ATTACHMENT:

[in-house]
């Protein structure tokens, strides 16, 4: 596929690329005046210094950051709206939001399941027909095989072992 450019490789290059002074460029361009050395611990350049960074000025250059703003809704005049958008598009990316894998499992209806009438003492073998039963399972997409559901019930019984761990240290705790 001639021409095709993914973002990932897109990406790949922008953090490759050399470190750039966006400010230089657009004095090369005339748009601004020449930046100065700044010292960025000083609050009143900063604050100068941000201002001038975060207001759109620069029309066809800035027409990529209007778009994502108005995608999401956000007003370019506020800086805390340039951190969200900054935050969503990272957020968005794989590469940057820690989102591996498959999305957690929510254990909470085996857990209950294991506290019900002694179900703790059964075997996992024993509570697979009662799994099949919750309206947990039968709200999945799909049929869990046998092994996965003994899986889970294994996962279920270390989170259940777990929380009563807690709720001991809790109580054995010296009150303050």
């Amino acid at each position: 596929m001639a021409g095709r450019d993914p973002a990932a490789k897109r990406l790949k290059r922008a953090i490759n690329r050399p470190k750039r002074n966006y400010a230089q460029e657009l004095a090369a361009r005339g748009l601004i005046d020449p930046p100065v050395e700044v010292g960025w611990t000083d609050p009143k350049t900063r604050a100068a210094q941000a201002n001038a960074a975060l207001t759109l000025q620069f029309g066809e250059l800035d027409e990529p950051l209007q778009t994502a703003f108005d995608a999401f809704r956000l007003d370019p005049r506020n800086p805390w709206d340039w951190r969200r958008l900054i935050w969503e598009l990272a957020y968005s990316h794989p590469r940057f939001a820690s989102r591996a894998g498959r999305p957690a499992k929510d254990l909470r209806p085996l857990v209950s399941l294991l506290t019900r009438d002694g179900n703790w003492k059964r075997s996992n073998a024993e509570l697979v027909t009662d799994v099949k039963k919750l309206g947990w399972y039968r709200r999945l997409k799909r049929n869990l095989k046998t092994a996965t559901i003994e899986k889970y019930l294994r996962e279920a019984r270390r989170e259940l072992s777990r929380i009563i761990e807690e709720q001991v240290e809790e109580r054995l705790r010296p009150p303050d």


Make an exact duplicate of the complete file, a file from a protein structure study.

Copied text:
[in-house]
């Protein structure tokens, strides 16, 4: 596929690329005046210094950051709206939001399941027909095989072992 450019490789290059002074460029361009050395611990350049960074000025250059703003809704005049958008598009990316894998499992209806009438003492073998039963399972997409559901019930019984761990240290705790 001639021409095709993914973002990932897109990406790949922008953090490759050399470190750039966006400010230089657009004095090369005339748009601004020449930046100065700044010292960025000083609050009143900063604050100068941000201002001038975060207001759109620069029309066809800035027409990529209007778009994502108005995608999401956000007003370019506020800086805390340039951190969200900054935050969503990272957020968005794989590469940057820690989102591996498959999305957690929510254990909470085996857990209950294991506290019900002694179900703790059964075997996992024993509570697979009662799994099949919750309206947990039968709200999945799909049929869990046998092994996965003994899986889970294994996962279920270390989170259940777990929380009563807690709720001991809790109580054995010296009150303050």
């Amino acid at each position: 596929m001639a021409g095709r450019d993914p973002a990932a490789k897109r990406l790949k290059r922008a953090i490759n690329r050399p470190k750039r002074n966006y400010a230089q460029e657009l004095a090369a361009r005339g748009l601004i005046d020449p930046p100065v050395e700044v010292g960025w611990t000083d609050p009143k350049t900063r604050a100068a210094q941000a201002n001038a960074a975060l207001t759109l000025q620069f029309g066809e250059l800035d027409e990529p950051l209007q778009t994502a703003f108005d995608a999401f809704r956000l007003d370019p005049r506020n800086p805390w709206d340039w951190r969200r958008l900054i935050w969503e598009l990272a957020y968005s990316h794989p590469r940057f939001a820690s989102r591996a894998g498959r999305p957690a499992k929510d254990l909470r209806p085996l857990v209950s399941l294991l506290t019900r009438d002694g179900n703790w003492k059964r075997s996992n073998a024993e509570l697979v027909t009662d799994v099949k039963k919750l309206g947990w399972y039968r709200r999945l997409k799909r049929n869990l095989k046998t092994a996965t559901i003994e899986k889970y019930l294994r996962e279920a019984r270390r989170e259940l072992s777990r929380i009563i761990e807690e709720q001991v240290e809790e109580r054995l705790r010296p009150p303050d």